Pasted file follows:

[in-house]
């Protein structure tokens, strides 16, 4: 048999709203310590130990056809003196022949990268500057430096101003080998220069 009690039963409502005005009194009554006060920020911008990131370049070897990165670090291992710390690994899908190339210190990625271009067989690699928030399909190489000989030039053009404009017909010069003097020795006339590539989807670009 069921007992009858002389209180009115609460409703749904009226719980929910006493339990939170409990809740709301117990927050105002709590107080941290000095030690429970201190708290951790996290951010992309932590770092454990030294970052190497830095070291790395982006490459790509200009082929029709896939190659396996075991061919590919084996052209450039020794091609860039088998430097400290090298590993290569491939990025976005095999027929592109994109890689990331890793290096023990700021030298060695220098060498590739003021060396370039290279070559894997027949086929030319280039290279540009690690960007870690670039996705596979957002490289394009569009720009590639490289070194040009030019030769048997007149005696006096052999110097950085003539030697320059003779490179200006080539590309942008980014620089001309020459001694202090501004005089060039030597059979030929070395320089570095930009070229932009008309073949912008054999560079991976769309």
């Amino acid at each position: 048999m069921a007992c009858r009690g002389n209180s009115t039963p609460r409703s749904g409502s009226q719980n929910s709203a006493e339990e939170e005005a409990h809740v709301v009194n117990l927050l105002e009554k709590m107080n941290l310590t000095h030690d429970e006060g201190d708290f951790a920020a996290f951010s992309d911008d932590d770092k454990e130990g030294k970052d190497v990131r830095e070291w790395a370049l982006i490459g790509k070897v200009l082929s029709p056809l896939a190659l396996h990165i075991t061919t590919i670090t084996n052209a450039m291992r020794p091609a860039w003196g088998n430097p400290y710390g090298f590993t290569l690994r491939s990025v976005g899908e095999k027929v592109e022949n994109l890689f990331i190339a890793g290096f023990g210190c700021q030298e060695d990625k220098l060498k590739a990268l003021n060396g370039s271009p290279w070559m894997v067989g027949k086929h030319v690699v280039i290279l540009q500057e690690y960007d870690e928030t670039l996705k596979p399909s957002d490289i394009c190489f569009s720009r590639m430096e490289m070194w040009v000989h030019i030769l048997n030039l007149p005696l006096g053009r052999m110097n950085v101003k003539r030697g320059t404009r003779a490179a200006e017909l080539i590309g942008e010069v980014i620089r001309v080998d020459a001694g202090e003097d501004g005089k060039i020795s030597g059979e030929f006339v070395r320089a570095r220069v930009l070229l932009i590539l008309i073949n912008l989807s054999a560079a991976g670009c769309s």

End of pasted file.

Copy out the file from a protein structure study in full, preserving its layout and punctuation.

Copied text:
[in-house]
């Protein structure tokens, strides 16, 4: 048999709203310590130990056809003196022949990268500057430096101003080998220069 009690039963409502005005009194009554006060920020911008990131370049070897990165670090291992710390690994899908190339210190990625271009067989690699928030399909190489000989030039053009404009017909010069003097020795006339590539989807670009 069921007992009858002389209180009115609460409703749904009226719980929910006493339990939170409990809740709301117990927050105002709590107080941290000095030690429970201190708290951790996290951010992309932590770092454990030294970052190497830095070291790395982006490459790509200009082929029709896939190659396996075991061919590919084996052209450039020794091609860039088998430097400290090298590993290569491939990025976005095999027929592109994109890689990331890793290096023990700021030298060695220098060498590739003021060396370039290279070559894997027949086929030319280039290279540009690690960007870690670039996705596979957002490289394009569009720009590639490289070194040009030019030769048997007149005696006096052999110097950085003539030697320059003779490179200006080539590309942008980014620089001309020459001694202090501004005089060039030597059979030929070395320089570095930009070229932009008309073949912008054999560079991976769309």
């Amino acid at each position: 048999m069921a007992c009858r009690g002389n209180s009115t039963p609460r409703s749904g409502s009226q719980n929910s709203a006493e339990e939170e005005a409990h809740v709301v009194n117990l927050l105002e009554k709590m107080n941290l310590t000095h030690d429970e006060g201190d708290f951790a920020a996290f951010s992309d911008d932590d770092k454990e130990g030294k970052d190497v990131r830095e070291w790395a370049l982006i490459g790509k070897v200009l082929s029709p056809l896939a190659l396996h990165i075991t061919t590919i670090t084996n052209a450039m291992r020794p091609a860039w003196g088998n430097p400290y710390g090298f590993t290569l690994r491939s990025v976005g899908e095999k027929v592109e022949n994109l890689f990331i190339a890793g290096f023990g210190c700021q030298e060695d990625k220098l060498k590739a990268l003021n060396g370039s271009p290279w070559m894997v067989g027949k086929h030319v690699v280039i290279l540009q500057e690690y960007d870690e928030t670039l996705k596979p399909s957002d490289i394009c190489f569009s720009r590639m430096e490289m070194w040009v000989h030019i030769l048997n030039l007149p005696l006096g053009r052999m110097n950085v101003k003539r030697g320059t404009r003779a490179a200006e017909l080539i590309g942008e010069v980014i620089r001309v080998d020459a001694g202090e003097d501004g005089k060039i020795s030597g059979e030929f006339v070395r320089a570095r220069v930009l070229l932009i590539l008309i073949n912008l989807s054999a560079a991976g670009c769309s």